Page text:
The Common Dormouse is a nocturnal predator. This animal spends the night in a tree cavity, thick bushes or a nest. These small mammals inhabit deciduous and mixed type forests in all parts of Europe, except Ireland, Finland and the Iberian Peninsula.
Common Dormice were often mistaken to be a small squirrel – the animal reaches only 6,5-9 cm in length. Although often thought to be a mouse species, this small animal certainly isn’t one, as shown by the long, fluffy tail. These small animals have a high, squeaky voice and they can emit a variety of sounds, from tweeting to short, shrill calls.
Being active only at night, the Common Dormouse can rarely be seen. The mammal has great hearing and large eyes. The presence of the Dormouse is given away by the nest – this round structure, reaching a diameter of about 15 centimetres is weaved of grass and leaves and hanged in the branches of a thick bush, or sometimes in a tree or even on the ground. This nest is filled with grass and leaves, making it very warm and comfortable.
The area near the Dormouse's nest is often covered with hazelnut shells and berries
In winter, the Dormice hibernate in their nests, and it usually lasts October through April. Having stored lots of fat, the small mammal falls asleep in the nest, its heartbeat rate slows down and the breathing is slowed too. The Dormouse is so tight asleep that you can even pick it up in hands or move it, without fear of awakening the animal, which would most likely cause its death.
Although the Common Dormouse feeds mostly on vegetation, the occasional small animal also becomes prey to the tree mammal. In spring, Dormice enjoy gnawing on sprouts and flowers, while in summer and fall they eat a lot of fruits, berries and nuts. This rodent is very keen on hazel nuts, and their nests are often surrounded by empty hazelnut shells. Apart from the plant life, the Dormouse also eats bugs, snails, worms and other invertebrates.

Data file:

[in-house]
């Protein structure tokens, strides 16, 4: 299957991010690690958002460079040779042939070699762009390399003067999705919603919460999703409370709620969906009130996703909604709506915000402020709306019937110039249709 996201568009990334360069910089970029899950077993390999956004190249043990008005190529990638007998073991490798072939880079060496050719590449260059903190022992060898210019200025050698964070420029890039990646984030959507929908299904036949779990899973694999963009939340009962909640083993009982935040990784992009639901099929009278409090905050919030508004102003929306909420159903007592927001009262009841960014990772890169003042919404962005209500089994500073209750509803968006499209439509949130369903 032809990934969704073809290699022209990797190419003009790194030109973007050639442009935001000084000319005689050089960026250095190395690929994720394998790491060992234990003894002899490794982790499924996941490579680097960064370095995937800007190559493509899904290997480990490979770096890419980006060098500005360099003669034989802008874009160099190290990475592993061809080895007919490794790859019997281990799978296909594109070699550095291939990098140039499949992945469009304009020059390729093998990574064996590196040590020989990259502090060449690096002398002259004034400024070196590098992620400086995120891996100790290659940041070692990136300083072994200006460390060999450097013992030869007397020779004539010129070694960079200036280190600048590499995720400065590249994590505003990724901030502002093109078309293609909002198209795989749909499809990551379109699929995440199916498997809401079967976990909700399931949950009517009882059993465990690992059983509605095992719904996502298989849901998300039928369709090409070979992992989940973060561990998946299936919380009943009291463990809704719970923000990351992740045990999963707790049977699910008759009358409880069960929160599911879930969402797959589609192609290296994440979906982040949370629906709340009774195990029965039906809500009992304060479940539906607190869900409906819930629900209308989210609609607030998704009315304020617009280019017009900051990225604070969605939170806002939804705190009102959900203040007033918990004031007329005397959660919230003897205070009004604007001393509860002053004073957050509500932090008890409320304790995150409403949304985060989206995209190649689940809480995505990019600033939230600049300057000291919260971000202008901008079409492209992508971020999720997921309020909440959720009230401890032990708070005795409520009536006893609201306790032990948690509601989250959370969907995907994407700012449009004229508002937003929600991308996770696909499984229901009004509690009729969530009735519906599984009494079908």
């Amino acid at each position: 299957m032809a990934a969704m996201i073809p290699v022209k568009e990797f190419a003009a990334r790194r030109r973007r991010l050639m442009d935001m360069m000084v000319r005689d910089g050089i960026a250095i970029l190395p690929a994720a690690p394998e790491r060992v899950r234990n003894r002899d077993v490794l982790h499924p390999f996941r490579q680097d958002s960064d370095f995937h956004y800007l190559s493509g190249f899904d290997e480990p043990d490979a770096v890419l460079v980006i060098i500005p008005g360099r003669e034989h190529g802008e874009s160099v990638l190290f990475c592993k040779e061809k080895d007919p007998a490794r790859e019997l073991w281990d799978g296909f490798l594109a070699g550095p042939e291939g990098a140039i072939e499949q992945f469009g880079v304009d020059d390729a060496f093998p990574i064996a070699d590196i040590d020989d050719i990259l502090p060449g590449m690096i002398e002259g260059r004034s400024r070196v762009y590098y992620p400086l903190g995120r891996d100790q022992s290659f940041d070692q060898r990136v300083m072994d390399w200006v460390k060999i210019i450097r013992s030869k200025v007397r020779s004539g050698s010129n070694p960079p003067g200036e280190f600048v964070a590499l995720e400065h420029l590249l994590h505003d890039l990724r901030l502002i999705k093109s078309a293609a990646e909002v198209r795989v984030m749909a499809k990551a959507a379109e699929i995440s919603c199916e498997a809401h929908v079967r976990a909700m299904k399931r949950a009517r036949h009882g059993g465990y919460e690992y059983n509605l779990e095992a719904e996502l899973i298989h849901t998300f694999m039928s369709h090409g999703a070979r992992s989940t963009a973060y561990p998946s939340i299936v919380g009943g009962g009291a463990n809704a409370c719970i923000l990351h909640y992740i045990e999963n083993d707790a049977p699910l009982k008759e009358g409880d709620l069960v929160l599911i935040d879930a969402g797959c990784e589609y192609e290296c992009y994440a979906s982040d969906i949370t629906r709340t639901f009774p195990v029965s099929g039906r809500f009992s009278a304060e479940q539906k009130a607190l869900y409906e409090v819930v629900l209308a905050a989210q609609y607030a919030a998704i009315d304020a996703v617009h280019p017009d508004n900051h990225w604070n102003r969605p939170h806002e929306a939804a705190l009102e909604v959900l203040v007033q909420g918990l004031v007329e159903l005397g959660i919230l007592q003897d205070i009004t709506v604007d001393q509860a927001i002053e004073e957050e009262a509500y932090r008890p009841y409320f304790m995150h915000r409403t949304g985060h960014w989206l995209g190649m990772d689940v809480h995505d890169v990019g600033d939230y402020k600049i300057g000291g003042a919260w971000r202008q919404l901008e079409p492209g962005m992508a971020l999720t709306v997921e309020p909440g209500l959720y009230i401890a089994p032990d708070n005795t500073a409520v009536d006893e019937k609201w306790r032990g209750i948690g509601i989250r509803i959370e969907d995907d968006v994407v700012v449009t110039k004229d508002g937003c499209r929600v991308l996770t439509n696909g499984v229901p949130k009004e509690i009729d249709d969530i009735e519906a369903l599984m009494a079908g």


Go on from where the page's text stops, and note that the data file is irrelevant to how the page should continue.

The beginning of the mating period depends on the air temperature. After waking up from hibernation (usually at the end of April), the females create nests. After a pregnancy of about 22-24 days, the female gives birth to 2-4 babies. The young Dormice and blind and completely dependent on their mother. Only 18 days later the young open their eyes and they stay with the mother for 5-7 more weeks, before starting completing independent lives. In total, Common Dormice live for about 4 years on average.
A female Dormouse with her babies in the nest
In many areas the number of these animals is on a decline, because with the destruction of forests, the Dormice have less and less places to live. Still, many people have become sympathetic towards these small rodents and construct bird nest-like houses for them, which provide great cover for the Dormice, as well as protect them from freezing in the winter.